So, today I’m going to finish up my grandson’s Christmas gifts and actually wrap things ahead of my trip on Friday. I’ve found that with little ones, quantity really matters!

I think P. , who’s almost 7, will have fun leaving post-it notes on the fridge. And squirting Archie the pup and anything else that moves. Of course he probably already has a squirt gun, I’ve given him several. But undoubtedly he needs more for water wars in the pool.

A bigger gift is a stationary box with personalized note cards. Yes, I’m encouraging good manners, but I also hope he gets into letter writing. He’s a very organized little guy – I think he’ll enjoy this. I created the design on Avery’s site, super easy.


Parting shot:
I got such helpful tips in response to my Christmas Eve attempt to capture the full moon. So – I put a little work into it and went back out on Christmas night. Ta da! I got some great pics of the moon. Thank you!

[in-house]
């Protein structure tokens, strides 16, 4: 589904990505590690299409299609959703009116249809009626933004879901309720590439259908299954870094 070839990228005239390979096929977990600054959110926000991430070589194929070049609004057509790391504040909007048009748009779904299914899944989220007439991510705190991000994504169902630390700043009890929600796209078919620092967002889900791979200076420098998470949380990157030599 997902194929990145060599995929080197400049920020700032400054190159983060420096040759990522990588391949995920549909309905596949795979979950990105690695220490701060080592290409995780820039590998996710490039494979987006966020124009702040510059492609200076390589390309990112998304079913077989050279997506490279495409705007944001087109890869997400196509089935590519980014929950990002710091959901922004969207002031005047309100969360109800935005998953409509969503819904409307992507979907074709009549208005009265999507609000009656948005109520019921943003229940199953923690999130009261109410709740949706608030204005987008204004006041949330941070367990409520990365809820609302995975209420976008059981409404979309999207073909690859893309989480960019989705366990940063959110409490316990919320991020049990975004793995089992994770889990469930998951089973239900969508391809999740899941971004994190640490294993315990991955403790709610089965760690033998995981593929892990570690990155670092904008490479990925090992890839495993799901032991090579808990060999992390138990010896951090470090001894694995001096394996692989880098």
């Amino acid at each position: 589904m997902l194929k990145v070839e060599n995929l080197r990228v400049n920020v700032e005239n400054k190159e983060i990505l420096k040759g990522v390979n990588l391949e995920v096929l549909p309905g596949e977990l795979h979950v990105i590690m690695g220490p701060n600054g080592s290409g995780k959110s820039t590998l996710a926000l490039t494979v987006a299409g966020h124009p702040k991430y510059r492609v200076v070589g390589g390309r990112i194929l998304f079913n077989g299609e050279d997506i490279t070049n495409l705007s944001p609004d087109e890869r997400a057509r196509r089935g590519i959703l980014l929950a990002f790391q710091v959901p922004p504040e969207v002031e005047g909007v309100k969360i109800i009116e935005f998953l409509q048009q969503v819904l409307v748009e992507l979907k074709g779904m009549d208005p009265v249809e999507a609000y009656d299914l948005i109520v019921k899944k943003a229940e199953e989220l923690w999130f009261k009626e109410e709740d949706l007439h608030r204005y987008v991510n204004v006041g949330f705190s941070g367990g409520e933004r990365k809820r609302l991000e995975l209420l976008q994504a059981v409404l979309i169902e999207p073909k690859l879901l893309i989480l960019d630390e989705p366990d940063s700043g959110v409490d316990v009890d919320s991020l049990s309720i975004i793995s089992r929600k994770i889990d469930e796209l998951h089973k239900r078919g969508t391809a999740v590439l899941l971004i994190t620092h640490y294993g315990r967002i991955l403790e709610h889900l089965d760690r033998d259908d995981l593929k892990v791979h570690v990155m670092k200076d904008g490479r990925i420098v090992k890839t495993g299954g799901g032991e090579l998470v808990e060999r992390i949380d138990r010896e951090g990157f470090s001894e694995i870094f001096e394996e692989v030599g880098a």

Bye for now – Coco

DixieDIY Patterns – Ballet Dress

Well, I have to admit that I’ve taken note of all the Lady Skater and Moneta knit dresses running around out there. With elbow or 3/4 length sleeves, natural waists, gathered skirts – it’s a great look. But the pattern that really caught my eye is the Ballet Dress by DixieDIY.  
It’s not a new pattern by any means. Dixie first released it in 2011. And she revised it in 2013, to address suggestions from fellow sewists: she lengthened the bodice and skirt, and narrowed the sleeves.

I think the reason I like the look of this pattern best is the neckline. It’s a little higher and rounder than the others, and it balances the longer sleeves and bodice really nicely.

Ok, it also balances my longer skirt nicely…

I’m not planning to wear a short circle skirt any time soon 🙂 but doing a change-up on the skirt was easy. The skirt is simply two 27″ x 44″ rectangles!